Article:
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Financial Literacy - Planning for your heirs
What to know about wills
A will enables you to name a guardian who would rear your minor children if you and the other parent were to die.
Planning for your heirs

What you need to know about wills

Do you need an attorney?
Once you've determined that you need a will, you could pay an attorney or use computer software and books to create your will. Writing one yourself, without any legal advice or knowledge of wills, is not a good idea.

A natural question stemming from any discussion about wills involves whether you should see an attorney to create one. The answer depends on who you ask.

Naturally, the creators of will software packages are proponents of creating wills with their programs.

But attorney Spencer, for one, thinks will-creating computer programs can be dangerous.

"There are a lot of issues that people are unaware of, especially in these days of blended families where you have spouses who are on their second or third marriage and they have children from the first marriage, children from the second marriage, children together with their spouse, and most people don't have an understanding of who is legally entitled to property. If, for example, you say, 'I give everything to my children in equal shares,' which among those children are included? Most people don't know that a stepchild is not a child for this purpose unless they are adopted. That's just one example of how language can be used loosely and really be very destructive," she says.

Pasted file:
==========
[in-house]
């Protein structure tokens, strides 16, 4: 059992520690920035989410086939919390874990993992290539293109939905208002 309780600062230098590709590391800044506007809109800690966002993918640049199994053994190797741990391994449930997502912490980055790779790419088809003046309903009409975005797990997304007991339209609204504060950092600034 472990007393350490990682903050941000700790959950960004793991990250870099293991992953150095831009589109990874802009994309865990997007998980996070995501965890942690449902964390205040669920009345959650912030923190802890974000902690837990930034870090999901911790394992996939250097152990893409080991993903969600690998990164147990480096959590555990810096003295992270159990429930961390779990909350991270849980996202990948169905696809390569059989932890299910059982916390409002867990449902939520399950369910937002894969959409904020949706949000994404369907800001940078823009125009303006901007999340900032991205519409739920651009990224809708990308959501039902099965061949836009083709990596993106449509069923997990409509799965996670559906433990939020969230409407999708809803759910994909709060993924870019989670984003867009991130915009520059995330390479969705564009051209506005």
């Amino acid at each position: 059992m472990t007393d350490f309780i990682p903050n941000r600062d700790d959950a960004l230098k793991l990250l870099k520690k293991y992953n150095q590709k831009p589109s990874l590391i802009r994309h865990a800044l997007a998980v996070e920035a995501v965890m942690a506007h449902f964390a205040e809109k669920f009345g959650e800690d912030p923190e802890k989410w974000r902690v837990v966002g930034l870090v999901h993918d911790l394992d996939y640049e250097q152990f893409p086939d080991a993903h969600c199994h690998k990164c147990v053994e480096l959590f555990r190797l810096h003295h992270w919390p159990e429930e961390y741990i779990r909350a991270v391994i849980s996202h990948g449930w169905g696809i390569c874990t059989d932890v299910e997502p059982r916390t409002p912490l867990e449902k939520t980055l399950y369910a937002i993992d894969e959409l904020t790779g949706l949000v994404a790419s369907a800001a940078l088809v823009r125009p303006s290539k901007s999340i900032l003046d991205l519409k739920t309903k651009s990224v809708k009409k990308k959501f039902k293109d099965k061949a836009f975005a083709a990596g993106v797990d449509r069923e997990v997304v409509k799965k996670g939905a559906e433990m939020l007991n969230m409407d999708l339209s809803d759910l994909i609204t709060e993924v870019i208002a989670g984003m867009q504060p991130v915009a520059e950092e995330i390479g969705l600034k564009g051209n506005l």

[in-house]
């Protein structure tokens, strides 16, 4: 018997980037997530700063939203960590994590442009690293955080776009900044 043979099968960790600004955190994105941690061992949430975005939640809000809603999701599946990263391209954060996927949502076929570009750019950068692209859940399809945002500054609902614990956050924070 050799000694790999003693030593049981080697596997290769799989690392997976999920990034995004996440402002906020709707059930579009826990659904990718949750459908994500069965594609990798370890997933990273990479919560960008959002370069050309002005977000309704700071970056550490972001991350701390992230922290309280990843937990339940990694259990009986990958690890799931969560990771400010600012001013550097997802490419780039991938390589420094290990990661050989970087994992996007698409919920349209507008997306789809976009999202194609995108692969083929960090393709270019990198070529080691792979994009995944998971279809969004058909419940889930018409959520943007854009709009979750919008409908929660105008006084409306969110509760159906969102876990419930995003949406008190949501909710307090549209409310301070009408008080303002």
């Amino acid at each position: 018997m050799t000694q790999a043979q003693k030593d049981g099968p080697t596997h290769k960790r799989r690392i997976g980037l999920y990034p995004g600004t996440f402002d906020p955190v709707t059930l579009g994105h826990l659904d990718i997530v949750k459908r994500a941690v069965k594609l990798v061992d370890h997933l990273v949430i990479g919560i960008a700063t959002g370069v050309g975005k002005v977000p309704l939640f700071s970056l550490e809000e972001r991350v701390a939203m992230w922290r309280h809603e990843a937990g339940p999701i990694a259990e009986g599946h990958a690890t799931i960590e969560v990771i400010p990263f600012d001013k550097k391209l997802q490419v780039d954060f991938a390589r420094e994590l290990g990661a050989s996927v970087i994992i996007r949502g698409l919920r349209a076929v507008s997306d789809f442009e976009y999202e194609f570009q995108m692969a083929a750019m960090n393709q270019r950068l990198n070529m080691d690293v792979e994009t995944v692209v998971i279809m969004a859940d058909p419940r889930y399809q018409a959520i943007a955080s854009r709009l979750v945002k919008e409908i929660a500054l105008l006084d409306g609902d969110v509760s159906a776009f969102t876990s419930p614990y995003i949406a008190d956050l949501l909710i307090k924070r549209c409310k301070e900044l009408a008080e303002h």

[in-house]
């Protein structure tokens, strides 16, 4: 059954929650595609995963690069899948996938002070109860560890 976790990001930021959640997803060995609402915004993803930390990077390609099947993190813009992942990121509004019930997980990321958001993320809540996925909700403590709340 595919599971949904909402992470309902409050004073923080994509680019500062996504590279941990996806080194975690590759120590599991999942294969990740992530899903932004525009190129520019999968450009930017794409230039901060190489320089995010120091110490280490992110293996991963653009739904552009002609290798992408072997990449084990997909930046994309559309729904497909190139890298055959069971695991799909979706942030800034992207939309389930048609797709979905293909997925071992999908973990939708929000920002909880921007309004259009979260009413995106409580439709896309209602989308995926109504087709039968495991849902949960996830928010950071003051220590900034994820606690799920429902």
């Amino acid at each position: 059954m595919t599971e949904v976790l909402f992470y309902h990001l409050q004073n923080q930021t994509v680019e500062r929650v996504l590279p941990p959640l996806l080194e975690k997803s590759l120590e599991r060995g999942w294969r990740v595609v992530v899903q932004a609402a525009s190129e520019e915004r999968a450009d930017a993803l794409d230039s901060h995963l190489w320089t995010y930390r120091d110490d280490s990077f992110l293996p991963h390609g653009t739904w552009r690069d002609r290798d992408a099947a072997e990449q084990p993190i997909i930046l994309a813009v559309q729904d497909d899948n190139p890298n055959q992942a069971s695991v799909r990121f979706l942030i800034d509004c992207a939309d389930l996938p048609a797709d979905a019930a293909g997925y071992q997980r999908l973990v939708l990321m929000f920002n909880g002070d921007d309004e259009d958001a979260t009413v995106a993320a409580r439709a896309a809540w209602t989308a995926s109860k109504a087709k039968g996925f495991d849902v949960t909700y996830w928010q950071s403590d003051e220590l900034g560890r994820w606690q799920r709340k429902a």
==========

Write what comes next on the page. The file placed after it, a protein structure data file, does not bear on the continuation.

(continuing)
On the other hand, Clifford says that many people with simple situations can do it themselves, and that Nolo's books and software point out situations where people should consult an attorney.

"One example is if you think anybody in your family is going to contest or fight over anything that you've done -- if you even have a hint that that could happen, see a lawyer. Or you have a complex family situation or you want to set up a special needs trust for a handicapped, disadvantaged child. There are many, many situations that I think you should see a lawyer, but we try to highlight them all in the book and tell people why we think they should see a lawyer."

Randolph concurs. "The decisions that you make when you make a will are really personal ones, they're about who you want to leave your money to, who you want to raise your children -- those aren't usually things that a lawyer is a lot of help with. A lawyer is good at looking up unusual situations and giving you advice about maybe more complicated financial things or if you have business interests and you want to coordinate that with a co-owner."

No matter which route you go, take extra care to ensure that your will is legally valid.

-- Posted: Nov. 19, 2007
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